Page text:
We’ve covered K-beauty and J-beauty at length (Korean beauty and Japanese beauty, respectively), G-beauty—German beauty, if you were guessing—is also slowly creeping into the international market with the same level of fervor as its East-Asian counterparts. But while Korean beauty’s ten-step routine uses technology to create new, never before seen textures and products, German beauty sticks to the traditional roots of the skin care industry, emphasizing simple, clean ingredients and packaging design over kitschy packaging and products. Similarly, while Japanese beauty may integrate the ethos of ancient beauty treatments with cutting-edge technology and sleek, luxury packaging, German products often focus on minimizing the amount of ingredients into a very focused product.
German beauty products in the G-beauty craze often use simple packaging to emphasize the importance of clean, natural ingredients over anything else. Korean beauty, which was sparked by the Korean government in an effort to increase the country’s amount of exports coming out of the country. Thousands of K-beauty products have hit shelves at some of the biggest beauty supply chains in the world, and consumer interest in the products has seen explosive growth over the last decade. Germany, however, has little to gain from becoming another name in the long list of countries famous for its skin care. Products that are part of the G-beauty craze are less likely to be seen en masse on shelves at beauty stores for this very reason.
G-beauty products are often more expensive because they’re part of a cosmetic trend called cosmeceuticals—cosmetic products that contain active ingredients known to have actual medical value. Ingredients like retinol, a powerful anti-aging ingredient, or medical antioxidants that help remove toxins from the skin are common cosmeceuticals, but the term has a broad definition and generally refers to any skin care or beauty product that claims to have a medical benefit. German cosmeceuticals are part of a growing trend of dermatologist-backed skin care and beauty products. Dr. Brandt, a popular cosmeceutical company from the United States, is a good example of medically-backed skin care products that have seen a rise in a global market.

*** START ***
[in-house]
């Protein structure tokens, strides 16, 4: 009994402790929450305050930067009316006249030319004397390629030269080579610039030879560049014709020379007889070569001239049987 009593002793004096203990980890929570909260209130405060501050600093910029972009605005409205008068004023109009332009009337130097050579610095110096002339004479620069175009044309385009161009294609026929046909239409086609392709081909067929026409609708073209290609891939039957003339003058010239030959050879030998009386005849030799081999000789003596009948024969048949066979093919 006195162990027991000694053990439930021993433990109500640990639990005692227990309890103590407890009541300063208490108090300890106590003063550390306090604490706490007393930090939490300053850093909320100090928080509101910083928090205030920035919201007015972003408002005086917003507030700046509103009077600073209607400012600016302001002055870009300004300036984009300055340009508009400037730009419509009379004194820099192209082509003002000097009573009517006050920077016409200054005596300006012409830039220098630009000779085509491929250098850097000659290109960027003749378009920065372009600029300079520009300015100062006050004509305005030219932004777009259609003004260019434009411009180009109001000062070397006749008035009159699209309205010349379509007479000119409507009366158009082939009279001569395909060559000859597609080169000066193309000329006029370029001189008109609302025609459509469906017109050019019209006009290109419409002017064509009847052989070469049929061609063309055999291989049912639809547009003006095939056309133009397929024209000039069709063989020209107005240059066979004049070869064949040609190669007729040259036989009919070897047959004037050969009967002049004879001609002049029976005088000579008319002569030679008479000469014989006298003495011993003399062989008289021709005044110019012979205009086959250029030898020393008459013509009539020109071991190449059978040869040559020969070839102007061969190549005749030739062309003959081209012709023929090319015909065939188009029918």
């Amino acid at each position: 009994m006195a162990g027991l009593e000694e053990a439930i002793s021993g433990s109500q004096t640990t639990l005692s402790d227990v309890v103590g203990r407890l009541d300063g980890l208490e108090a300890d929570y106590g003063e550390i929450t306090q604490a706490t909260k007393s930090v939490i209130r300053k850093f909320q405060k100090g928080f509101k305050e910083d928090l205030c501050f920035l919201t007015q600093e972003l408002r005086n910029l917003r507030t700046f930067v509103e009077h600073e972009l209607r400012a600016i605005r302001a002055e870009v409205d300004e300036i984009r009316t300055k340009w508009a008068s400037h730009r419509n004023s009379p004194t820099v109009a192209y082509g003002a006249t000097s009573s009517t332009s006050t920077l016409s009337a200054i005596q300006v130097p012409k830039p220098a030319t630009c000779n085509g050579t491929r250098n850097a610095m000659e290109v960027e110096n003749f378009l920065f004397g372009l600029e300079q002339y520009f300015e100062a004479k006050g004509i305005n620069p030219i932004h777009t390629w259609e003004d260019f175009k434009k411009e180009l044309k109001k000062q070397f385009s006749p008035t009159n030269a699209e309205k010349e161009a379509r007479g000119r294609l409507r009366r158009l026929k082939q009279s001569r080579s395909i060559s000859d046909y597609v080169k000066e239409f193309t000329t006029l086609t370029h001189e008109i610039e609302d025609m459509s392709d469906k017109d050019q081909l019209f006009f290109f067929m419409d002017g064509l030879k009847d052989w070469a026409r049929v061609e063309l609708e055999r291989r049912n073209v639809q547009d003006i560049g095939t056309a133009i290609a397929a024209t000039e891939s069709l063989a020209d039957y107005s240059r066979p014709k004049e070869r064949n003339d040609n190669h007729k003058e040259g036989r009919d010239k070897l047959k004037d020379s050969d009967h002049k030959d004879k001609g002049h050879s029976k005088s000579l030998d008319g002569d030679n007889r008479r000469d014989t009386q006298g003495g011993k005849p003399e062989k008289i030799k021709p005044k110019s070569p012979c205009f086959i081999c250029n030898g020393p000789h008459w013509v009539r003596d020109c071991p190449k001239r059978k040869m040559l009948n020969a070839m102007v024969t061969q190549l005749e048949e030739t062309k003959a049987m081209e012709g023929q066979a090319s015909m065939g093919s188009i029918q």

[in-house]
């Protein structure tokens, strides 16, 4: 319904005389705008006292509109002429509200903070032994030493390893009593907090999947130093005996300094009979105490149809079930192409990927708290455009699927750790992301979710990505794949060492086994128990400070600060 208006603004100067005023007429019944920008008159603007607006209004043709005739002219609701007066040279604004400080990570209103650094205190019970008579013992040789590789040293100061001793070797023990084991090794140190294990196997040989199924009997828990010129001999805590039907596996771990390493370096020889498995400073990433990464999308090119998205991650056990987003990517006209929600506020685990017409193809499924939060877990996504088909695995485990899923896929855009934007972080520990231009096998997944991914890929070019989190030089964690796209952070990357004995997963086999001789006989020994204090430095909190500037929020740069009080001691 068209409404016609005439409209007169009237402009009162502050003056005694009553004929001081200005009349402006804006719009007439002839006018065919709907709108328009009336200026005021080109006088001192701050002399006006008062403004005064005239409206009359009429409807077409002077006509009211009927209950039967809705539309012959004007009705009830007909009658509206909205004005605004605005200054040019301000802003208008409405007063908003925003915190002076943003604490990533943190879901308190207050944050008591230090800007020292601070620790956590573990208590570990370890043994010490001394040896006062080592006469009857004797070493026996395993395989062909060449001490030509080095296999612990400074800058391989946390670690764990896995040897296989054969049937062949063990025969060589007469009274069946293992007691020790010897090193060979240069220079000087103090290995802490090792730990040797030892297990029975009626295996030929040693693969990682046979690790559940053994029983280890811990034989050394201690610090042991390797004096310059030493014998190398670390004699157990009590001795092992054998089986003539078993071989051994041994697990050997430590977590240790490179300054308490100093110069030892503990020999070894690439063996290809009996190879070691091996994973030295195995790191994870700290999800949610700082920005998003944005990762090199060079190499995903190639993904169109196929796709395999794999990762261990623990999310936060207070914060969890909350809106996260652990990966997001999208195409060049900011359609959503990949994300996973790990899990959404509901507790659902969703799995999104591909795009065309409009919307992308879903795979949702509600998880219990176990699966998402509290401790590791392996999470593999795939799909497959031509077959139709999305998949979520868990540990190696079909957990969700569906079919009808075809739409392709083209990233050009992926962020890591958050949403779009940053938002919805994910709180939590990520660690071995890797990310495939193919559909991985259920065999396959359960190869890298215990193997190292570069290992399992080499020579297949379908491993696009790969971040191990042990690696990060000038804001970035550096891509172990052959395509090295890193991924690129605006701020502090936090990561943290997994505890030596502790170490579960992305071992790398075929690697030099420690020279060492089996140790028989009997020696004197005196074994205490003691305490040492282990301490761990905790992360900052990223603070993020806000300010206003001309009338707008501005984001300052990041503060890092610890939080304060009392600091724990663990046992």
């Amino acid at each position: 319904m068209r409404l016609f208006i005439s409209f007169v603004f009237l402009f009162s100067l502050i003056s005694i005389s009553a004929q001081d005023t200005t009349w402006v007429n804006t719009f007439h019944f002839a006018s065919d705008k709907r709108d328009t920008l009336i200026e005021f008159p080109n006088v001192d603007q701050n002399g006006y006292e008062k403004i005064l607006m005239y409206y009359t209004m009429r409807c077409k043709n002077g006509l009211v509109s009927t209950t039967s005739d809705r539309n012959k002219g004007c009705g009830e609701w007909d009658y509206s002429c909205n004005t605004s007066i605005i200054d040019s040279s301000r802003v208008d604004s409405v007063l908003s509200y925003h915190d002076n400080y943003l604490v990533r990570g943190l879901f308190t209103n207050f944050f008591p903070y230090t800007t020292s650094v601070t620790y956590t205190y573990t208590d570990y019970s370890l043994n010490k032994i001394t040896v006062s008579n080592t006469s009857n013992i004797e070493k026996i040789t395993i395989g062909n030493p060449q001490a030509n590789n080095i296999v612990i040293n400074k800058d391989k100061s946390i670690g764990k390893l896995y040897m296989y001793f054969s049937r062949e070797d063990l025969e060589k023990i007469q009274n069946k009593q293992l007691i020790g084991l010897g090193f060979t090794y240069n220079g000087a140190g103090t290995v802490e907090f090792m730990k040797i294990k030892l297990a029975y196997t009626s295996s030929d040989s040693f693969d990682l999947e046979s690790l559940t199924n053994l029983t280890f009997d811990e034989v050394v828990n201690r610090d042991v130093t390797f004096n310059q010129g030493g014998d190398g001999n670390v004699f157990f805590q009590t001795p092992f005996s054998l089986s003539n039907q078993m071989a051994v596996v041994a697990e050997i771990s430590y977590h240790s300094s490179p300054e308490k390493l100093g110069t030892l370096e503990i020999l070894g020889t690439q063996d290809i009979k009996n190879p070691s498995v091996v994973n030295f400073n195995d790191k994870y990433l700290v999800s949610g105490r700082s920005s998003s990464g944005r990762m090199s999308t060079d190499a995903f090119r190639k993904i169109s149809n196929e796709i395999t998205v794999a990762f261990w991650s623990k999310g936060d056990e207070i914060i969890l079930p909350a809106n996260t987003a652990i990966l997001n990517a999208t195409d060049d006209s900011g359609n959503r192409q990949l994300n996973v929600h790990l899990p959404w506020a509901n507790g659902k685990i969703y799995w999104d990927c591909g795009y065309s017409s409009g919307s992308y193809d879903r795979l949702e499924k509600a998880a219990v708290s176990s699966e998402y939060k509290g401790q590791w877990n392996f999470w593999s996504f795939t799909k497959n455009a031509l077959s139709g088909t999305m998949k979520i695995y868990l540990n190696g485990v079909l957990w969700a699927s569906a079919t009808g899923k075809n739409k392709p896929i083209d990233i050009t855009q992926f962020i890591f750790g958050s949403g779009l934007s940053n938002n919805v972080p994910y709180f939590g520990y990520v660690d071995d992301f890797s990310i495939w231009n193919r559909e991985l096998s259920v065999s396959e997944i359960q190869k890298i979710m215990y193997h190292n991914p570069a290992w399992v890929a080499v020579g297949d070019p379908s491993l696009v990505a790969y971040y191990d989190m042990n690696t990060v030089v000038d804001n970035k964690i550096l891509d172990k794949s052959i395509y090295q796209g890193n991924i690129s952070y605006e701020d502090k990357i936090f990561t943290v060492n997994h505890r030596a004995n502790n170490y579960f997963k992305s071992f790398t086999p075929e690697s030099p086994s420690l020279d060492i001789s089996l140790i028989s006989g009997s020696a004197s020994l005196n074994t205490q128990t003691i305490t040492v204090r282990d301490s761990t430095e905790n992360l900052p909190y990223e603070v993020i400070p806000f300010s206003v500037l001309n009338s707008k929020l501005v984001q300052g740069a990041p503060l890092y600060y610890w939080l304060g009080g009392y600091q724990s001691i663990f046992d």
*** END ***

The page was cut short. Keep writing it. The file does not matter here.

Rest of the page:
In Europe: Natural really means natural
What separates G-beauty products from that of Dr. Brandt—though they are similar, in theory—are the ingredients used in the products in the first place. Cosmetics that are made in and exported out of Europe are subject to greater standards than many other places around the world. This rings true with quality, which is why consumers are less likely to see a wide variety of the same type of product on shelves in Europe.
The European Union has banned over 1000 ingredients and chemicals from being used in beauty products and other consumer goods, and that list continues to grow. Certain pesticides that have been proven to be harmful to bee populations, for example, have been banned completely from agricultural and consumer pesticide products. Natural skin care products that come from Europe must be made with ingredients that are sourced from suppliers that comply with these strict regulations. German beauty also pushes this a step further, as consumers may notice that G-beauty products are marketed as being natural, clean, and plant-based.